How a University of Cincinnati program is empowering local teens to address the opioid crisis

'I like to do what I can to make a difference'
Posted at 5:00 AM, Jun 04, 2019
and last updated 2019-06-04 18:00:51-04

CINCINNATI — Maria Kaylor has watched family members struggle with substance abuse.

So when the 17-year-old had the opportunity to help develop new ways to address the opioid crisis, she jumped at the chance.

“I’m not a person that likes to just stand back and look at things falling apart. I like to do what I can to make a difference,” said Maria, a junior at Princeton High School. “I’m a believer that if you aren’t trying to help solve the problem, then you’re becoming part of it.”

Her opportunity to help came through Youth Built Change, a student-led research initiative overseen by faculty and graduate students at the University of Cincinnati and funded by a National Institutes for Health grant.

Maria Kaylor

Students involved in the work just completed the first year of what will be a five-year project.

“It’s basically the idea that, in order to use research to actually make a difference in the world, we have to do research with people instead of on people,” said Farrah Jacquez, an associate professor in UC’s psychology department and the project’s faculty leader. “Their lived experience is really what’s going to help us solve problems.”

High school juniors might seem young to tackle such a serious community problem, but many of the student researchers were like Maria. Their own lived experiences made them passionate about the work.

“When I was seven, I was adopted because my parents were addicted to substances,” said Jerrell Francisco, a 17-year-old junior at Princeton High School. “I really wanted to have an opportunity to change that.”

Jerrell Francisco

Even more students at Manchester High School, the other local school taking part in the project, had direct experience that drove their interest, Jacquez said. Not involving them in the work does not protect them from the problem.

“At Manchester, it’s like I know about this because my dad overdosed or because my mom is currently in prison,” she said. “They know exactly what’s happening because they see it all around them all the time.”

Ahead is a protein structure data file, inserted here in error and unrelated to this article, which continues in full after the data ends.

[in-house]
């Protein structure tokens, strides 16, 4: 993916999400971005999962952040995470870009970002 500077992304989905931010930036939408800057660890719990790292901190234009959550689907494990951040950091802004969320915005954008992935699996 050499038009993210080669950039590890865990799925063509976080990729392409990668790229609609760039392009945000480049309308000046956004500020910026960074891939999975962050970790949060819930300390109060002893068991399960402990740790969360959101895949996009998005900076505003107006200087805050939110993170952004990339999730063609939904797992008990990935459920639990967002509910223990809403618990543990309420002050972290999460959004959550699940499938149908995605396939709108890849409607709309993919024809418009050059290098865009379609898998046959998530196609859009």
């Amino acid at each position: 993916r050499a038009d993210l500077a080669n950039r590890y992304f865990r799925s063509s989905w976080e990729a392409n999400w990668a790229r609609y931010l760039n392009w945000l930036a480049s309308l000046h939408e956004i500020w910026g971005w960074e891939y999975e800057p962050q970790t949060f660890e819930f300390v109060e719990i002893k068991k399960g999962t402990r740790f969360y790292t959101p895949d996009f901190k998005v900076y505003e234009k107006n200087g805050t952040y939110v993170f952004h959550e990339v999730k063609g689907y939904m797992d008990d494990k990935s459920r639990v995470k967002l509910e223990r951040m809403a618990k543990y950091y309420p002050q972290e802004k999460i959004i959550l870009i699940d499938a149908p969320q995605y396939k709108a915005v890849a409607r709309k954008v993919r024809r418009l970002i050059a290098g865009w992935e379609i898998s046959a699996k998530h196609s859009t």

Starting the pipeline earlier

Students at both schools were selected for the initiative before the end of their sophomore years.

The project launched with an explanation at UC and a chance to spend the night on campus in May of 2018. As soon as this past school year began, UC graduate students Alicia Boards and Alice Deters began traveling to the two schools each week to help the students and their teachers through the process.

It was a huge change from any standard high school curriculum, said Rebecca Heckman, who taught the class at Princeton High School.

Rebecca Heckman

“With state testing and everything else that we deal with as teachers, our curriculums are pretty set. There’s this and this and this,” said Heckman, the science department chair at Princeton. “This was a moving target, and the kids were deciding what they were going to do. I gave them very little direction.”

The class was like nothing else Heckman had ever done in her 30 years as a teacher, she said.

“It was interesting to help them realize we don’t know the right answer,” she said. “You have to go research it.”

Boards and Deters, who are both working toward PhDs in educational studies, said the project isn’t only about helping teachers and their students approach learning in a different way.

It’s also about helping students learn how they can have an impact through research, even at a young age.

“It’s a way to start the pipeline earlier and a way to increase youth activism and voice,” Boards said. “Now they can see themselves being able to do research that matters.”

The fact that the students’ research was grounded in their own experience makes it all the more meaningful, Deters added.

University of Cincinnati PhD student Alice Deters working with student researchers at Princeton High School.

“It’s incredibly brave that they’re able to own that experience and use these research skills they’re developing to actually do something about it,” she said.

One of the student teams at Princeton High School surveyed middle school students to get a sense for when they started to become aware of drugs in the community.

Seeing consequences that adults missed